Sarah McLean, philanthropist and respected journalist has passed on

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Sarah McLean.

The Foreign Correspondents’ Club of Thailand extends its deepest condolences to the family, friends and colleagues of Sarah McLean who died peacefully and without pain on Wednesday Oct. 5, in Chiang Mai in the company of her husband, Denis Gray, and her three children, Amanda, Grant and Vanessa from her earlier marriage to Ian McLean.
Posting on Facebook, Gray described McLean as “the kindest and most generous person I have ever known”, and said her last words were: “I have lived a wonderful life. I will miss you all terribly.”

“Sarah brought not only joy but hard work on behalf of her beloved journalism students from Burma, Thailand, Laos, Cambodia and Vietnam, the very poor in our village, an orphanage nearby and many others. The outpouring of love in our village has been amazing.

McLean spent childhood years in Hong Kong and South Africa, and studied at Great Ormand Street Children’s Hospital in London before arriving in Bangkok with the British Foreign Office in the 1960s to work at the British Embassy.
Her unmatched people and organizational skills were the driving forces behind the Indochina Media Memorial Foundation in Thailand, which McLean directed from 1994 to 2009 from offices in Bangkok and Chiang Mai. Her personal legacy to journalism in Southeast Asia is incalculable.

IMMF-Thailand provided training for nearly 900 journalists from Vietnam, Laos, Cambodia, Thailand and Myanmar, conducting 23 regional training courses in Thailand and 25 workshops in the five countries. It pioneered the concept of bringing journalists from the region together on courses as well as training media inside military-ruled Myanmar prior to 2010 and in remote areas of Laos. A number of IMMF-Thailand alumni have been promoted to senior positions in radio broadcast, television, photography and the print media.

Outstanding alumni were assisted in obtaining scholarships and entry into media studies in Europe and the United States. IMMF-Thailand also commissioned, edited and published basic and advanced journalism training manuals in English and five of the vernaculars of mainland Southeast Asia. These continue to be widely used.

Sarah McLean in her element on an IMMF field trip in the early 2000s.

In 1995, IMMF-Thailand provided a grant to the Photo Archive Group in Cambodia to preserve archival photos of the Tuol Sleng Museum of Genocide in Phnom Penh. It commissioned reports on the state of historic films held in Vietnamese and Lao film archives. IMMF-Thailand also sponsored reports on the state of journalism and the media in the five countries it served and shared this information with other development organizations.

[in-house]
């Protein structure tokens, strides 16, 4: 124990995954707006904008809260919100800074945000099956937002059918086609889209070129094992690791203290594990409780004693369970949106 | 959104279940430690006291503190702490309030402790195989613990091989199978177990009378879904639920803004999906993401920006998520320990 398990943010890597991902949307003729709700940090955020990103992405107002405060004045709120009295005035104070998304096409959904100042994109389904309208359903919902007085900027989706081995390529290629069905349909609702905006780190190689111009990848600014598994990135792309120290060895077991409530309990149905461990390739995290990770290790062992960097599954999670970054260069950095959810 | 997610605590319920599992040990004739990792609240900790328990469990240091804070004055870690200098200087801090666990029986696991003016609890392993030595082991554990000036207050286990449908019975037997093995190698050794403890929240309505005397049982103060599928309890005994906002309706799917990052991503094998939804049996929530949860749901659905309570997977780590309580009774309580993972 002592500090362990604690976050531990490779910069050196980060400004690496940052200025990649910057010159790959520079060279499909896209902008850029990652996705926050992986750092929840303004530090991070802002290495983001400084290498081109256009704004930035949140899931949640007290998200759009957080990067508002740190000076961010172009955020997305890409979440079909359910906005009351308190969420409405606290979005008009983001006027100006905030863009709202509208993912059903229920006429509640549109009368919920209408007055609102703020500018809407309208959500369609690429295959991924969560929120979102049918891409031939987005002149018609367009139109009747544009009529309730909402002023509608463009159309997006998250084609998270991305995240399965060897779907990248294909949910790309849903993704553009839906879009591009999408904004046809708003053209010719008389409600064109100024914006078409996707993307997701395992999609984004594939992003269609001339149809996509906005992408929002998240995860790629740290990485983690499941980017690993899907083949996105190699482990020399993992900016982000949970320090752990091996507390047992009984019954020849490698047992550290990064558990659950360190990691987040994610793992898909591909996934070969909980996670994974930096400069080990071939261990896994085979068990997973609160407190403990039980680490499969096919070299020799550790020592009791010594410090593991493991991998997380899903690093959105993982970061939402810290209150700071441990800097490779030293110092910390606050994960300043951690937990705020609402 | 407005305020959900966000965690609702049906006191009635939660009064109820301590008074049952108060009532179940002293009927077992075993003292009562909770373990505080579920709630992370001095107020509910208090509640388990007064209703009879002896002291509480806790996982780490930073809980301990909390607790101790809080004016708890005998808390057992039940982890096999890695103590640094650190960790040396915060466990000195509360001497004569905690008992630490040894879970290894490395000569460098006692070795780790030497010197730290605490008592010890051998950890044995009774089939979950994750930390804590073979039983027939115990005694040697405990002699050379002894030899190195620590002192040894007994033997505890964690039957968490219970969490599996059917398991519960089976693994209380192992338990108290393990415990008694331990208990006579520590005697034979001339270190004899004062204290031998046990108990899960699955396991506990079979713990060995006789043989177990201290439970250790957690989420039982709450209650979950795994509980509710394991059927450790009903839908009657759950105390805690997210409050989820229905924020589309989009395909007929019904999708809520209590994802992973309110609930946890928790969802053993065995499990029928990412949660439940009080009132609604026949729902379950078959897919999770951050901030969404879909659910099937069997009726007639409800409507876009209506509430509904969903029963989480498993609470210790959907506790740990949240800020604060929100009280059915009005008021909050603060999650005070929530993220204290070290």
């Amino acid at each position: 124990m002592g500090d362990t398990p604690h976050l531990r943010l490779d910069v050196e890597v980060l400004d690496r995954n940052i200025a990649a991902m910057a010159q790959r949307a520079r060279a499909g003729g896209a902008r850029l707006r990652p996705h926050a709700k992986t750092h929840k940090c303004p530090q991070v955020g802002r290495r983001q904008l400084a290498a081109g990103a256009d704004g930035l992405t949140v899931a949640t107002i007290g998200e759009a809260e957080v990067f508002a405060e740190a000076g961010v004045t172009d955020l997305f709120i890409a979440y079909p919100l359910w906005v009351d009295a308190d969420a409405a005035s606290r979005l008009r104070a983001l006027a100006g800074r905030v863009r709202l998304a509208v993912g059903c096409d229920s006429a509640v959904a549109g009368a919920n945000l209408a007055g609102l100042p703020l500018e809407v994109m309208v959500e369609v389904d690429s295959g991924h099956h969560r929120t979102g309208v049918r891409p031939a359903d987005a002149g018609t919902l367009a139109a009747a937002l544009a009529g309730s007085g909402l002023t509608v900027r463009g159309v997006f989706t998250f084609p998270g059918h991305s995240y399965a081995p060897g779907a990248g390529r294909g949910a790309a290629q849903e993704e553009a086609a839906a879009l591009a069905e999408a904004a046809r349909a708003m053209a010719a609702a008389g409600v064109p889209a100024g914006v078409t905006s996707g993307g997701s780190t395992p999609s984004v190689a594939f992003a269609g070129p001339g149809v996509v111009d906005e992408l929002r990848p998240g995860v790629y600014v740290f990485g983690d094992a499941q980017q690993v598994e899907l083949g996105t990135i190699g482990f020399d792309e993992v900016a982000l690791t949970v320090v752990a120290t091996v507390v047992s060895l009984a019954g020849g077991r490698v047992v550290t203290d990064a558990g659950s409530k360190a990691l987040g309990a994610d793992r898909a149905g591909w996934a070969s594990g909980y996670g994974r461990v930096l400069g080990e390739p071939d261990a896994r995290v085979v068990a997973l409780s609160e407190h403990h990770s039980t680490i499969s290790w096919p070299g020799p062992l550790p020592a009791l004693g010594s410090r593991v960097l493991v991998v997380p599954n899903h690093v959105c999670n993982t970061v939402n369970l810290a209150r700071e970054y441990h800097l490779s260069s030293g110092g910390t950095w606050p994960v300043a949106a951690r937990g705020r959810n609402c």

IMMF-Thailand’s courses focused on basic skills and sound journalistic practices and normally revolved around specific themes including the environment, agriculture, ethnic minorities, social issues and business-economics. Experts were invited as lecturers but IMMF-Thailand’s emphasis was on an “outdoor classroom,” with students spending segments of every course in the field. Trainers were all former or practicing journalists, and highly regarded in their fields. Many came through Britain’s Thomson Foundation.

IMMF-Thailand’s regional courses, conducted in English, averaged 16 students and lasted four weeks. The shorter in-country workshops, mainly in Laos and Myanmar, were taught through interpreters. Several exhibitions of photographs from the courses were staged and a number of articles by IMMF-Thailand alumni were published in Bangkok newspapers.

The organization was supported by major private organizations, government agencies and individual donors in 13 Asian, European and North American countries.
McLean was utterly adored by her students, who often called her “Mother.” She nurtured them in return and continued her philanthropy from her retirement home in Doi Saket, helping the very poor, an orphanage and any other good causes that came her way.
“The outpouring of love in our village has been amazing,” wrote Gray, as messages of grief, love and condolence flowed in from all parts of Southeast Asia and further afield.

“Sarah brought not only joy but hard work on behalf of her beloved journalism students from Burma, Thailand, Laos, Cambodia and Vietnam, the very poor in our village, an orphanage nearby and many others. The outpouring of love in our village has been amazing.

For those who are nearby and can come there will be Buddhist services at Wat Wangtharn, Tambon Luang Nua, Amphoe Doi Saket:

Thur Oct. 6 at 4 p.m. hand washing ceremony and prayers at 7 p.m.
Thursday Oct. 7 Prayers at 7 pm
Friday Oct. 8 Prayers at 7 pm
Saturday Oct. 9 Prayer at 9.30 a.m. and cremation after 1 p.m.
Her ashes will be scattered on our beautiful land. The cremation ground is right next to the monastery.

Obviously we are NOT asking for any contributions to the funeral as is the custom but if any who come to the ceremony want to give it will all go the Friends of Luang Nua, our little village charity which has for many years supported the poorest among us. Now there are 30 such families.
With love, Denis











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